The fight to kill Obamacare continues, with one party speaking for people and the other speaking for party.
October 24, 2013

I confess. I have a bit of a crush on Kentucky Governor Steve Beshear after hearing him talk about Obamacare and why he sees it as a game-changer for the people of Kentucky. It might be the way he says things, but I'm pretty sure it's what he says that grabs me. When he speaks, he speaks for people. There's empathy there, and you really are left with the sense that in his heart of hearts, he does work for the best interests of the people in his state.

Contrast that with Ohio State Rep. Matt Lynch, who has joined with several other conservatives to sue Governor John Kasich for expanding Medicare. Chris Hayes had to push very hard to get past all of Lynch's process excuses and dig down to why he opposes the policy. Exasperated, Hayes asked Lynch why it was that he opposed freeing people from the "terror and uncertainty" of not having health insurance.

With classic Republican cold-hearted emptiness Lynch replied, "I drove from Dayton to Columbus last night and I didn't see anyone terrorized by lack of health insurance, or health care for that matter."

As if people stand on the side of the road wearing sackcloth and ashes or something. What a fool. Lynch went on to assert that those people who would be covered by Medicaid would be "locked into the system" because they would choose not to make more money in order to keep their Medicaid coverage. Again, the fool forgets that they're absolutely not locked into the system because they can either purchase subsidized insurance on the exchanges or get employer-provided health insurance if they earn more than the Medicaid baseline.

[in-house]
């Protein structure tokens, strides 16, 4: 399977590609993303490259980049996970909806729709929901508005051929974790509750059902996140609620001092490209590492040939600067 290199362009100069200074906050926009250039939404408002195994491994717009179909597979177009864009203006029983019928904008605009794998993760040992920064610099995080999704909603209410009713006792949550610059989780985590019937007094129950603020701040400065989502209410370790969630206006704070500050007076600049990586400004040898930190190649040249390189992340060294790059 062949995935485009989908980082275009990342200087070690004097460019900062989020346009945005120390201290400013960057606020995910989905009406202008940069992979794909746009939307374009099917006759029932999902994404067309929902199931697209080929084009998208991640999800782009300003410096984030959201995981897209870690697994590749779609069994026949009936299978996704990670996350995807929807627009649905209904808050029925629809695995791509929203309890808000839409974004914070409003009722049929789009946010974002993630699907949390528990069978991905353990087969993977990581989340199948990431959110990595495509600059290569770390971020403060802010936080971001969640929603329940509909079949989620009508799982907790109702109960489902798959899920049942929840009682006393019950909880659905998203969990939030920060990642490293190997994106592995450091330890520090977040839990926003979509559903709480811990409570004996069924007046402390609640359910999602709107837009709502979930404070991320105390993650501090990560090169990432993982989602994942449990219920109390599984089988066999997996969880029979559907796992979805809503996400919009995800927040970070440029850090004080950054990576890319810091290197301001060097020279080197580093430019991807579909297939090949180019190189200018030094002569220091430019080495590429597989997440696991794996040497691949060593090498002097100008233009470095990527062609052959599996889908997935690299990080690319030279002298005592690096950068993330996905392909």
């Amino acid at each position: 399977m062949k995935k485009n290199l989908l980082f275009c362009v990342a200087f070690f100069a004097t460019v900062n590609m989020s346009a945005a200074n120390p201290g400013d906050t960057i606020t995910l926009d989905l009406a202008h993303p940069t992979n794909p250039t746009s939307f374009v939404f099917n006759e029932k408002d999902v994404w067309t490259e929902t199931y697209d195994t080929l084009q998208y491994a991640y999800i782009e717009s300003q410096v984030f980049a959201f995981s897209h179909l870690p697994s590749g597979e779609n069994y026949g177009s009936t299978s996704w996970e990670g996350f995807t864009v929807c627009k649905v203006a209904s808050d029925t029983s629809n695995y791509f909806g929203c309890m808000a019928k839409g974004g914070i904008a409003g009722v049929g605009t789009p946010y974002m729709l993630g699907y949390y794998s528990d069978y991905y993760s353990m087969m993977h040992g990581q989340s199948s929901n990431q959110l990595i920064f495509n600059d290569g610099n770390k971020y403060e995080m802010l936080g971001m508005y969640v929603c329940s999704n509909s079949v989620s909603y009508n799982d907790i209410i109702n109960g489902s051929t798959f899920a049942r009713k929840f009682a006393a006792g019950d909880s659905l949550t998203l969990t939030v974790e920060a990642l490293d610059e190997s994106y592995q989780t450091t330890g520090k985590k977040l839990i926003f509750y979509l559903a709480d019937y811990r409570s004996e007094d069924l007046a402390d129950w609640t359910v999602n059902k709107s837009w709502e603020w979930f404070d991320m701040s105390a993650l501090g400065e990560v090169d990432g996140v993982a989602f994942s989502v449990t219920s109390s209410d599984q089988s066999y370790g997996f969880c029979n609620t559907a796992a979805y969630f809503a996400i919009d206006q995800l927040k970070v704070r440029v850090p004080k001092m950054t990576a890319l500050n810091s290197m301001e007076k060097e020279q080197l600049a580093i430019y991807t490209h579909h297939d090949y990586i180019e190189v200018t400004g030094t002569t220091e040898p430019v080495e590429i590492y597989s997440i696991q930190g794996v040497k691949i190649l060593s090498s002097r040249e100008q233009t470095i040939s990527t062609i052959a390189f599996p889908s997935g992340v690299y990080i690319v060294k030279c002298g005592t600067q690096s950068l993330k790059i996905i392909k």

That was the point of doing all of this, Rep. Lynch. Get a clue.

Governor Beshear, on the other hand, views the ACA as a transformational policy that will fundamentally improve the lives of Kentuckians. He also dealt head on with the personal animus that surrounds opposition to the ACA, saying "You don't have to like the President, you don't have to like me. This is not about us, it's about you. It's about your family, it's about your children."

Beshear also destroyed the ideologues like Lynch, characterizing them as people who just spew talking points over and over in the face of different facts.

If there is a clearer illustration of the differences between today's Republican party and Democrats, I'm not sure what it is. It transcends politics. For Republicans, people don't matter. For Democrats, they do.

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